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Ambassador Lukman Faily outlines Iraq's enormous challenges in GWU speech
Diplomatic Pouch / February 5, 2015

By Larry Luxner

Tumbling oil prices, fractious ethnic divisions and a bruising war against Islamic fanatics threaten Iraqi stability, but Iraq needs the United States to help it win this war.

Lukman Faily, the country’s ambassador to the United States, drove that message home during a Feb. 3 lecture to some 200 students at George Washington University’s Elliott School of International Affairs.

“No other country but the United States has the scope, the military or the history to be able to deal with such a vicious entity as ISIS,” he said. “The U.S. is already involved in the region, and this is important to its own national security, let alone the national security of its strategic partners.”

Faily’s speech came on the same day the self-styled Islamic State released a 22-minute video showing captured Jordanian pilot Mu’adh al-Kasasibah being burned alive.

“ISIS needs to go, because it’s endangering civilizations and taking us back to even pre-Islamic times,” he said. “Can this challenge be addressed by regional players alone? I’m afraid not.”

Faily, 48, took over from Jabir Habib Jabir as Iraq’s ambassador to the United States in July 2013. His appearance at GWU was arranged by political science professor Edward “Skip” Gnehm Jr., a former U.S. ambassador to Jordan and Kuwait.

“The U.S. should play a significant role, at least provide a breathing space in which we as Iraqis can sit down with the Saudis, Kuwaitis and Turks and have a sensible discussion,” said Faily. “Why? Because at this moment in Syria, I don’t see any light at the end of this tunnel. In Iraq, we have already decided that we cannot co-exist with ISIS. We will have that fight with or without U.S. support.”

But significant American military assistance would bring about the defeat of ISIS much more quickly, he said, adding that the Pentagon is much more sensitive to Iraq’s plight than it was in 2003, “when it had an ‘I know better’ attitude.’

At that time, the main U.S. objective was getting rid of Saddam Hussein and replacing his regime with a democracy. That effort cost 4,491 American and at least 134,000 Iraqi lives — and an estimated $1.7 trillion — between 2003 and 2014, when U.S. troops finally left, according to the Costs of War Project by Brown University’s Watson Institute for International Studies.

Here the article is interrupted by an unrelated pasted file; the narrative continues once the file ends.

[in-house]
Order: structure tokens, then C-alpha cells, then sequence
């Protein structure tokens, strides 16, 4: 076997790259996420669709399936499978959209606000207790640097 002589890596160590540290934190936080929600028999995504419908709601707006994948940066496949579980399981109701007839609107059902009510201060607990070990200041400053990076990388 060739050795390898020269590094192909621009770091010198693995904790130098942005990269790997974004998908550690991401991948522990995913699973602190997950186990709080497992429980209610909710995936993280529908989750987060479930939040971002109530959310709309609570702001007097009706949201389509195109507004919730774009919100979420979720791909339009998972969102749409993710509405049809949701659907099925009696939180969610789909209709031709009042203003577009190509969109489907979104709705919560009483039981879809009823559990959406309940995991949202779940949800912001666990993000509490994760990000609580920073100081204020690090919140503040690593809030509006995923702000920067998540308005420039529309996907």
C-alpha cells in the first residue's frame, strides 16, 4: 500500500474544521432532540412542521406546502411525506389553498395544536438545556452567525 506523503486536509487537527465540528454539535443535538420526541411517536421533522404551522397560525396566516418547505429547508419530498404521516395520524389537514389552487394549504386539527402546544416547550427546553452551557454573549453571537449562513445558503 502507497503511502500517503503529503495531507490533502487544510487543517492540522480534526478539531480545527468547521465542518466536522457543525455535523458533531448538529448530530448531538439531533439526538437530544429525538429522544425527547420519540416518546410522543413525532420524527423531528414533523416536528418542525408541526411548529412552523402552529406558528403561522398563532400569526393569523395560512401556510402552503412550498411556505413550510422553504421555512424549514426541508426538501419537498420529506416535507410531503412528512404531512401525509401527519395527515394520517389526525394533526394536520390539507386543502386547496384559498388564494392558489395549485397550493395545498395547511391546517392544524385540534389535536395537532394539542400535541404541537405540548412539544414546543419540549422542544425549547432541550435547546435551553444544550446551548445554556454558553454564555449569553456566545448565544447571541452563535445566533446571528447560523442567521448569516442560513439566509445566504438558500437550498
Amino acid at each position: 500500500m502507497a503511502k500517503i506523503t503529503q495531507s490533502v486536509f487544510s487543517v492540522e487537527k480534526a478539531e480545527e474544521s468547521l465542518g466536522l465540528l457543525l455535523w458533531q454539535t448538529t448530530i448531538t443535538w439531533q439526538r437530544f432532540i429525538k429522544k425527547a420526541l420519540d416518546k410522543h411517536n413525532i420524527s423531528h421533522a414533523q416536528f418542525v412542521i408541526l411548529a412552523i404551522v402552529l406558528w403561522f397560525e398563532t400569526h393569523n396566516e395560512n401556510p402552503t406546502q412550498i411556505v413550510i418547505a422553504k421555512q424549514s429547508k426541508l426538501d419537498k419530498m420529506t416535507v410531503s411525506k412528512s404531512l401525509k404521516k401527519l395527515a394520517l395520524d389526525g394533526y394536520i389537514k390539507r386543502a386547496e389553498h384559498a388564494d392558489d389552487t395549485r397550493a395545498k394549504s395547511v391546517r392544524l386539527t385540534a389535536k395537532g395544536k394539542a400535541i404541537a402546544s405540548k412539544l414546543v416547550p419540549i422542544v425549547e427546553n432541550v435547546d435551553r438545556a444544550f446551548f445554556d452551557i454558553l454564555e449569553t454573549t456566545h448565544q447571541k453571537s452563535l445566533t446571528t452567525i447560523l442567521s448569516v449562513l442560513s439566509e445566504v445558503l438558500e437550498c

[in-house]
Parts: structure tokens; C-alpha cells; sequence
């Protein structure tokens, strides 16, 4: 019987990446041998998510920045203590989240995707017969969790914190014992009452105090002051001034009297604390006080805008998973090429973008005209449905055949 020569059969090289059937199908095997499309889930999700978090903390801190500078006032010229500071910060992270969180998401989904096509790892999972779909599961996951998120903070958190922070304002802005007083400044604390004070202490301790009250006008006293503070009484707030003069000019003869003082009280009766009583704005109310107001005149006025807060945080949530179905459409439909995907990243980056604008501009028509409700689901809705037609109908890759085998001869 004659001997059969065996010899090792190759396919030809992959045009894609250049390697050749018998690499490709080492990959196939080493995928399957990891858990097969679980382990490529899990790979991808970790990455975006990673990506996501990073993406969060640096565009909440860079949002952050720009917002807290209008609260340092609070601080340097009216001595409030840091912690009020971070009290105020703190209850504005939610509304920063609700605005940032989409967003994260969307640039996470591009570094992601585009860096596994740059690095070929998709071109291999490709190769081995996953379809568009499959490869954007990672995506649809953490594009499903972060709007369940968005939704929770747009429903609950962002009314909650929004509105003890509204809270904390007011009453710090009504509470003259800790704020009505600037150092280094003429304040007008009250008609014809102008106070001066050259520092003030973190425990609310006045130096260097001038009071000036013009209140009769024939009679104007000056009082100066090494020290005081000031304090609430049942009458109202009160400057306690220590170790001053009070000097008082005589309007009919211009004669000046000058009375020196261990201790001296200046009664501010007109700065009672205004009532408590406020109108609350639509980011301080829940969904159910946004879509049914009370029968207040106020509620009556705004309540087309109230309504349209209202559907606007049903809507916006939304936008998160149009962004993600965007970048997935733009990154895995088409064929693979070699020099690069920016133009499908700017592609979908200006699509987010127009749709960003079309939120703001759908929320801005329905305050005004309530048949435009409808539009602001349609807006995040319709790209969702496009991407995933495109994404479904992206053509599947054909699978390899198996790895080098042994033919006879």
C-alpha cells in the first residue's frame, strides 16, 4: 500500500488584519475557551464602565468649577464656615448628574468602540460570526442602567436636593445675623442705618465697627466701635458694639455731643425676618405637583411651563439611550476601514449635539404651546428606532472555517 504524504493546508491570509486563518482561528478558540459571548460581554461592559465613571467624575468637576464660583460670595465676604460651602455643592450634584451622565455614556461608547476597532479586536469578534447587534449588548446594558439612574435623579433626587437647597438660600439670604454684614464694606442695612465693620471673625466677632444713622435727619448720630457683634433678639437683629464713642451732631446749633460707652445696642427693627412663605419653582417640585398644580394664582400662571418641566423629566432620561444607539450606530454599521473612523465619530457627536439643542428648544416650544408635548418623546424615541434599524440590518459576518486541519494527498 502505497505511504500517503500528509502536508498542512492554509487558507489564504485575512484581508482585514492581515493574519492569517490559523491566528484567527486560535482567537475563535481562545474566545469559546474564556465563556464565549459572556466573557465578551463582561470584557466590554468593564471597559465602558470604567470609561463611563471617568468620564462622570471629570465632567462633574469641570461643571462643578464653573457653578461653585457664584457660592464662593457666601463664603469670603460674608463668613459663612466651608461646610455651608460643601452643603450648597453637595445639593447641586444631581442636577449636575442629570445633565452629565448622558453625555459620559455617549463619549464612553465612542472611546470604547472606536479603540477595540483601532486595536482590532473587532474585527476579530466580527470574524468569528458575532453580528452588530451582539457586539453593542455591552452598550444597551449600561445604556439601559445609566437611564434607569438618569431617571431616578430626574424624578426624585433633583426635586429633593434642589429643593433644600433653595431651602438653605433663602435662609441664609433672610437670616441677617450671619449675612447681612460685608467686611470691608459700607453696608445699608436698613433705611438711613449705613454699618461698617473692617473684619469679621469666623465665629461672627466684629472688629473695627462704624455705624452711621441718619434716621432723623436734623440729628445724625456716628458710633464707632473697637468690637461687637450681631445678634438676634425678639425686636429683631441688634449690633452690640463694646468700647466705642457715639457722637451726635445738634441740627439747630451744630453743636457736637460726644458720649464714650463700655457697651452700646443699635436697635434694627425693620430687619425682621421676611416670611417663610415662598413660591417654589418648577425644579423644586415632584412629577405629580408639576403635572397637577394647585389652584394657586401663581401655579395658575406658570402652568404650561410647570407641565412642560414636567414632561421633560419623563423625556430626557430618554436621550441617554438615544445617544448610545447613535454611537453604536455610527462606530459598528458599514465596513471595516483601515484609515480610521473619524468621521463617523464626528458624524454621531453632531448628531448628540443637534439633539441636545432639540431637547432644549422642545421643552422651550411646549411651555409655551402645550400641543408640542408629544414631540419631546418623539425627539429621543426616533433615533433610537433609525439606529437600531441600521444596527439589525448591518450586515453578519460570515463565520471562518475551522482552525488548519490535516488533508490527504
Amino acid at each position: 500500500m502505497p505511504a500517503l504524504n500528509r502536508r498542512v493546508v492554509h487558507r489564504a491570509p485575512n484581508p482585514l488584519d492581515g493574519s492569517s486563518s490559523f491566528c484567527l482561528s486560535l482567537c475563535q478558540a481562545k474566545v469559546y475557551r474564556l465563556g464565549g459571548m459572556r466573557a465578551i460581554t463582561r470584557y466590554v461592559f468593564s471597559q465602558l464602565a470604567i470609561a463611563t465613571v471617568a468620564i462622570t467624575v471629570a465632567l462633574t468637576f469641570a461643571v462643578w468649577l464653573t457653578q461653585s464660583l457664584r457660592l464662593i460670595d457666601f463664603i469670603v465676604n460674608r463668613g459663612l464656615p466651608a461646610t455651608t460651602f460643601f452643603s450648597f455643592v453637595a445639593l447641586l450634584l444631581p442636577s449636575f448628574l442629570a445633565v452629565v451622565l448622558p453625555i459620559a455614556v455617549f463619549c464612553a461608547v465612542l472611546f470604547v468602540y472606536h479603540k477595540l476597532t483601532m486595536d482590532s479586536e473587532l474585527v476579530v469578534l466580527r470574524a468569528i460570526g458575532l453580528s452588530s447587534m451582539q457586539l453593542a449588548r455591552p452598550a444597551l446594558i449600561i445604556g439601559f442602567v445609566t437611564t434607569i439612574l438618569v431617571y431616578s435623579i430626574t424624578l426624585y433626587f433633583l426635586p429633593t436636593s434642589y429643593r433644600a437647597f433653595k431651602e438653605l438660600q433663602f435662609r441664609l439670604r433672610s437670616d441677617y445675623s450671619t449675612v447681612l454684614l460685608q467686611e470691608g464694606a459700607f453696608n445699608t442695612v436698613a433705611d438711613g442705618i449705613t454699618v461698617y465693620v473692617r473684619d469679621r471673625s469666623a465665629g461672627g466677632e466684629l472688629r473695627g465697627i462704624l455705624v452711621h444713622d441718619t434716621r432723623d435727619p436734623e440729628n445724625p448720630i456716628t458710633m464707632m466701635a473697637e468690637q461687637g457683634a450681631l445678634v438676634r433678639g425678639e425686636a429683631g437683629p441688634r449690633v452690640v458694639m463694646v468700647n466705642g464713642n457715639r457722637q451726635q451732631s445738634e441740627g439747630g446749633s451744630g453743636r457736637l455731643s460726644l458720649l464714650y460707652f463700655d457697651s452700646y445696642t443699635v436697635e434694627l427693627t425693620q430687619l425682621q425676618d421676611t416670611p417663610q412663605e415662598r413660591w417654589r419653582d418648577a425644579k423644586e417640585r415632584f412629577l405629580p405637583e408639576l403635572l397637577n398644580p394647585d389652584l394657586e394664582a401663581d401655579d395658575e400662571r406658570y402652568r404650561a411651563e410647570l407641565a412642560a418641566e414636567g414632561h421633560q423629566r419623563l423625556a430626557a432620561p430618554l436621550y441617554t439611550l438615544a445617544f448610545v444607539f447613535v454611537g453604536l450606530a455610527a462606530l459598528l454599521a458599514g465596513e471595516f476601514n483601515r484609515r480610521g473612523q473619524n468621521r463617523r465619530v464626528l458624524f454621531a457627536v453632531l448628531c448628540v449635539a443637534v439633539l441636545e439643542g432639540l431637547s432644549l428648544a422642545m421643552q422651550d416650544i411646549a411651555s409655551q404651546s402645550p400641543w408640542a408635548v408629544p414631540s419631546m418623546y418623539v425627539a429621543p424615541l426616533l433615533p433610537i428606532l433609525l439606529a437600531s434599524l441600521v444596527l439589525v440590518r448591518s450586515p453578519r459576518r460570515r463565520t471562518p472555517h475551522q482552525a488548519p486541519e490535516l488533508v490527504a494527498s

But nation-building takes a lot more than holding free and fair elections.

“If democracy is all about elections, then we are an A-plus democracy. Over the last decade, we’ve had one constitutional ratification, four provisional elections across Iraq and five general elections,” said the ambassador. “However, if a tribal leader asks his people to vote a certain way, or if you vote for a candidate because the color of his eyes means he’s a Kurd, then that’s a work-in-progress democracy. That’s where we are now.”

Faily said 85 percent of Iraq’s revenue comes from oil exports, so the recent dramatic drop in oil prices has forced drastic budget cuts, “all while we’re fighting a war with an enemy which has no rules of engagement.”

Iraq is now adding more new oil to global markets than any other supplier in OPEC in order to boost exports of crude to compensate for falling prices. An accord signed in January between Iraq’s federal government and the semi-autonomous Kurdish region will increase those petroleum exports by more than 550,000 barrels a day, according to Bloomberg News.

Iraq — OPEC’s second-largest oil producer after Saudi Arabia — is already pumping a record four million barrels daily, Oil Minister Adel Abdul Mahdi said Jan. 19.

Late last month, Iraqi Prime Minister Haidar al-Abadi said government revenue lost due to the decline in global oil prices may hinder Iraq’s ability to conduct its fight against Islamic State, saying the drop has been “disastrous” for Iraq. For this reason, the government in Baghdad is considering the possibility of buying necessary weapons and munitions while deferring payment until petroleum prices recover.

“Without addressing Syria, there can be no long-lasting stability in Iraq,” Faily said. “Syria is a complicated problem, but it’s not that much different than Iraq. However, we have oil wealth to be able to buy ourselves out of some of our problems. Syria doesn’t have that.”

In the long run, he suggested, this might actually be a blessing in disguise.

“Overdependence on oil is not the way out of this,” he said. “Historically, Iraq was the breadbasket of the region. We need to get out of our comfort zone and develop our country.”

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